Atlanta Rhythm Section

Atlanta Rhythm Section

Atlanta Rhythm Section

The Atlanta Rhythm Section exploded onto to the Top 40 charts in the mid ’70s with hits such as, “Spooky,” “So Into You,” and “Imaginary Lover.” They have two gold and two platinum albums, which helped secure them as a household name. Their first album, Atlanta Rhythm Section hit the record stores in 1972. Their first hit single, “So Into You” soared into the top ten charts in 1977. The album from which it came, Rock and Roll Alternative also held its position on the top ten charts that year. Their 1978 follow-up album, Champagne Jam followed its predecessor into the top ten also.

Dean Daughtry

Michelle LaRose-Hasselbach
Dean Daughtry

We caught up with the band at the Mainsail Arts Festival in St. Petersburg Florida and had the chance to sit and chat with vocalist Andy Anderson and founding member, keyboardist Dean Daughtry.

• •

Dean, give us a little history on ARS. You guys started out as studio musicians?

Dean: Yeah. We started in Studio One in Atlanta and a lot of groups came from that studio, Skynyrd, .38 Special. We started as studio musicians playing for everybody and every now and then we’d record some of our own stuff. We were in the music business prior to that though.

Your last album, Eufala was released in 1999. Are there any plans for a new album?

Andy: Not that I know of right now. We’re just going to go out and enjoy ourselves and play and see what we can do from there.

Andy Anderson

Michelle LaRose-Hasselbach
Andy Anderson

You have a brand new DVD, The Atlanta Rhythm Section Live at Stabler Arena. Is there more than just a live performance on the DVD?

Andy: It’s just a live performance. We had opened up for America there in Pennsylvania and it was just a real nice show. The guy that runs our web site wanted to do a DVD for us and they did it and put it out and it’s very good so go get it!

Rodney Justo was ARS’s original singer and is on the very first album. He is always seen with you guys when you come to Tampa Bay. Is there any chance he’ll ever be sweet-talked into performing a song or two with you on stage?

Dean: Ah, I doubt it.

Andy: He don’t want to sing after me.

Barry Bailey

Michelle LaRose-Hasselbach
Barry Bailey

ARS fans are constantly asking where to find the older music on CD. Will your catalog ever be put to CD?

Dean: Most of it already is on CD. We’ve got Third Annual Pipe Dream and Rock N Roll Alternative. Weird combination, but that’s just been released a few months ago by Universal. The only thing we don’t have completely on CD I think is Dog Days. Most of those songs are on other albums.

In 1996 ARS was inducted into the Georgia Music Hall of Fame, what did that entail?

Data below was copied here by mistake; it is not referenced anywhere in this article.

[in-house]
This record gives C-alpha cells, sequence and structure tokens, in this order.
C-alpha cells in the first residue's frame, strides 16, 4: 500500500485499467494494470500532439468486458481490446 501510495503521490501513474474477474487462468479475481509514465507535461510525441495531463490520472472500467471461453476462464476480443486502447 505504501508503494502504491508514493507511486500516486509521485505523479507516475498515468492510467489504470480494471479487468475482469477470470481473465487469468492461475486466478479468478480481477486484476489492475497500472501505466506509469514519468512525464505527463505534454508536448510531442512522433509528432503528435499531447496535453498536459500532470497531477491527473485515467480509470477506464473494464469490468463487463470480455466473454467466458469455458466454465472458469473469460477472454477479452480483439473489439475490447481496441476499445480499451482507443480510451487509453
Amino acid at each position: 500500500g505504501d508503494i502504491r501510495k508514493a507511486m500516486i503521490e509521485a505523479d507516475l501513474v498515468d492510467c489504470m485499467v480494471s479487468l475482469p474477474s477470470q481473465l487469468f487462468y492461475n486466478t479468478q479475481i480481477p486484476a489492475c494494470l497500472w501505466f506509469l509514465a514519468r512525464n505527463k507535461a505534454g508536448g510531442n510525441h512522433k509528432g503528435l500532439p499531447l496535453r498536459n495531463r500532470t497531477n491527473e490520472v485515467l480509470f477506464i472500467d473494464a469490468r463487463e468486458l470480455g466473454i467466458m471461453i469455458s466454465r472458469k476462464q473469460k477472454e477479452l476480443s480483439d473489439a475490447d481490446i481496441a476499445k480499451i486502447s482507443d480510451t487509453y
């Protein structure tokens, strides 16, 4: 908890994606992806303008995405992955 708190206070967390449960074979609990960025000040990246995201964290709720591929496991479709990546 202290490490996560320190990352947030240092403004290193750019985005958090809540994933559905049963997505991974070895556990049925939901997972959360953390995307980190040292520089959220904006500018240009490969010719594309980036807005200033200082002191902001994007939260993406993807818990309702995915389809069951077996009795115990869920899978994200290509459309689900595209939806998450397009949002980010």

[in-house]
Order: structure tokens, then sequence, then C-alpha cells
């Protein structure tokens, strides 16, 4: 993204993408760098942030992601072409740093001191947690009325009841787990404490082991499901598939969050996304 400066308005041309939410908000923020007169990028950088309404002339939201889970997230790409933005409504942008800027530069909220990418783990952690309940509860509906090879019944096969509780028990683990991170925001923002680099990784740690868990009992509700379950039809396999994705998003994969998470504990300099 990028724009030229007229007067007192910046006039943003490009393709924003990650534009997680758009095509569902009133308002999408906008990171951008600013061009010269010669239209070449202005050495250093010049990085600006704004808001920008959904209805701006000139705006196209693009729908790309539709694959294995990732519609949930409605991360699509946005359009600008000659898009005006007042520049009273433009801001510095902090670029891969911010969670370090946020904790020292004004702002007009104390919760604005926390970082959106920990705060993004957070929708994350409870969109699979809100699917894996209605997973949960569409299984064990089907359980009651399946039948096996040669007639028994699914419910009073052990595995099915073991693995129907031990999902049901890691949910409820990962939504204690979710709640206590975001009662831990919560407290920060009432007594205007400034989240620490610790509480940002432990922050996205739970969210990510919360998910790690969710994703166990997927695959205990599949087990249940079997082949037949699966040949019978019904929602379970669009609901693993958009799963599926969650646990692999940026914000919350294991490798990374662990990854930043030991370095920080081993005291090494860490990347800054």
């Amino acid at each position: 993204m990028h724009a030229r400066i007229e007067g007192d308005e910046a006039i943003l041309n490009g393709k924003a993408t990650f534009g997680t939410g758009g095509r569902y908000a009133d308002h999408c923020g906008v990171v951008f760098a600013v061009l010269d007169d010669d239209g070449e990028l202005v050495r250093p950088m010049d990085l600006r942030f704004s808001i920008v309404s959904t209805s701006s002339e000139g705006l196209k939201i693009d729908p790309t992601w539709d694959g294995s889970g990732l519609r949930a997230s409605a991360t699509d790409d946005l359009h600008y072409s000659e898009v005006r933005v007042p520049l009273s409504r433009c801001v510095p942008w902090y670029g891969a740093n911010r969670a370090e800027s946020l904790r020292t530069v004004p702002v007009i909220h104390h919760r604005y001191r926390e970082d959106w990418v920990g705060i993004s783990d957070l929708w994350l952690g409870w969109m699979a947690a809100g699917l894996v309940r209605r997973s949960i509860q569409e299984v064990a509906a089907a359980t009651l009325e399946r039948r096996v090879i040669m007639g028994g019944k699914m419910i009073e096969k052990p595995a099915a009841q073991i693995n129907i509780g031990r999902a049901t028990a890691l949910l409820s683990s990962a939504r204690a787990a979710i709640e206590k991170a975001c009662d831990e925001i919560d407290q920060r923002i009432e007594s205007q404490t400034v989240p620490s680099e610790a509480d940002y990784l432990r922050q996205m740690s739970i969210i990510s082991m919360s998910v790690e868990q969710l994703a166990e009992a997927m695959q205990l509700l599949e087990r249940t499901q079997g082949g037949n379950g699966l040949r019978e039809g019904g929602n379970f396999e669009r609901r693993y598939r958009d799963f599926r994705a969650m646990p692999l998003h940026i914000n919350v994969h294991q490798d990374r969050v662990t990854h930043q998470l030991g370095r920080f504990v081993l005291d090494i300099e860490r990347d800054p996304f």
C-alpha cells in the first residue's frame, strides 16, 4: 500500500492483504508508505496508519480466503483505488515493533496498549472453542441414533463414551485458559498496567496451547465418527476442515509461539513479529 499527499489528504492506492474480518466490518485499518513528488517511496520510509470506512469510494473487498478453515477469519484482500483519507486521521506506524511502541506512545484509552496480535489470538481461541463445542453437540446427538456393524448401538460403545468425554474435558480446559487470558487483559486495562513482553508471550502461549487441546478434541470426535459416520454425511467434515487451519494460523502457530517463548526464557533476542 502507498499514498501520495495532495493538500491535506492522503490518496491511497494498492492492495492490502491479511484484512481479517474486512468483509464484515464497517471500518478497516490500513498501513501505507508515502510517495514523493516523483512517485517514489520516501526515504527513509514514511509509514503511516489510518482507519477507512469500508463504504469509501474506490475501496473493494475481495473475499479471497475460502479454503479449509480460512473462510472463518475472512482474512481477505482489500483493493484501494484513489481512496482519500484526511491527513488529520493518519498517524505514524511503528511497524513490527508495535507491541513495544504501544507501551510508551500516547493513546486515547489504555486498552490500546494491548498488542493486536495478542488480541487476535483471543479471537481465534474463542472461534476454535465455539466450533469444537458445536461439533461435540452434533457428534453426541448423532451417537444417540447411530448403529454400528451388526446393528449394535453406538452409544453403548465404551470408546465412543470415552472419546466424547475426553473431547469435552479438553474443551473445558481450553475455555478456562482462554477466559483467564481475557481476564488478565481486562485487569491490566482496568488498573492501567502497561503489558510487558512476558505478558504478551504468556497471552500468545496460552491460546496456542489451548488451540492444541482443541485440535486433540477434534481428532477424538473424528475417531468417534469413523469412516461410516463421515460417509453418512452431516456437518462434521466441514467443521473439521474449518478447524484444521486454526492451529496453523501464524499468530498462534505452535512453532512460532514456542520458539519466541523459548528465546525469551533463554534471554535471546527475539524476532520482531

Dean: We played there with Paul Goddard and Robert Nix. We hadn’t played with them in years and years and years. It was the total original group. It was fun.

Jim Keeling

Michelle LaRose-Hasselbach
Jim Keeling

ARS has been making music and touring for over 30 years, are there any plans for retirement?

Andy: I’m gonna drop on stage. They’re gonna’ put me in a damn coffin and take me off the stage.

Dean: We got a case you can use.

What do you do when you are not touring with the band?

Andy: Play golf. I’m a golfer. I stay out there most of the time.

Justin Senker

Michelle LaRose-Hasselbach
Justin Senker

Ronnie Hammond is the voice of ARS. He was on every album except the very first album. Why did Ronnie leave?

Dean: He has health problems. Disability. He’s on disability now. He’s just not able to get out there and do it anymore.

It seems like everybody and their brother has a band on the internet. Do you think it is harder or easier for new bands to find success today with technology?

Andy: I think it’s easier. You get better opportunities on the internet that you don’t get with a record label unless they really want to push you. Record labels to me, they can help you or they can hurt you. With the internet you can pretty much plan your own career.

Steve Stone

Michelle LaRose-Hasselbach
Steve Stone

In 1978 you played at the White House for Jimmy Carter. What was that experience like?

Dean: Oh it was great! There was a lot of people there, relatives, daughters and sons of the Congress and the Senate and all that, it was his birthday and it was really nice. I felt real safe there, you know, even though there was snipers on top up there. One time we had to use the bathroom. Ronnie couldn’t wait. The bus was locked. We couldn’t get back to the bathroom in time so guess what Ronnie did? The grass died! [laughing] It did happen!

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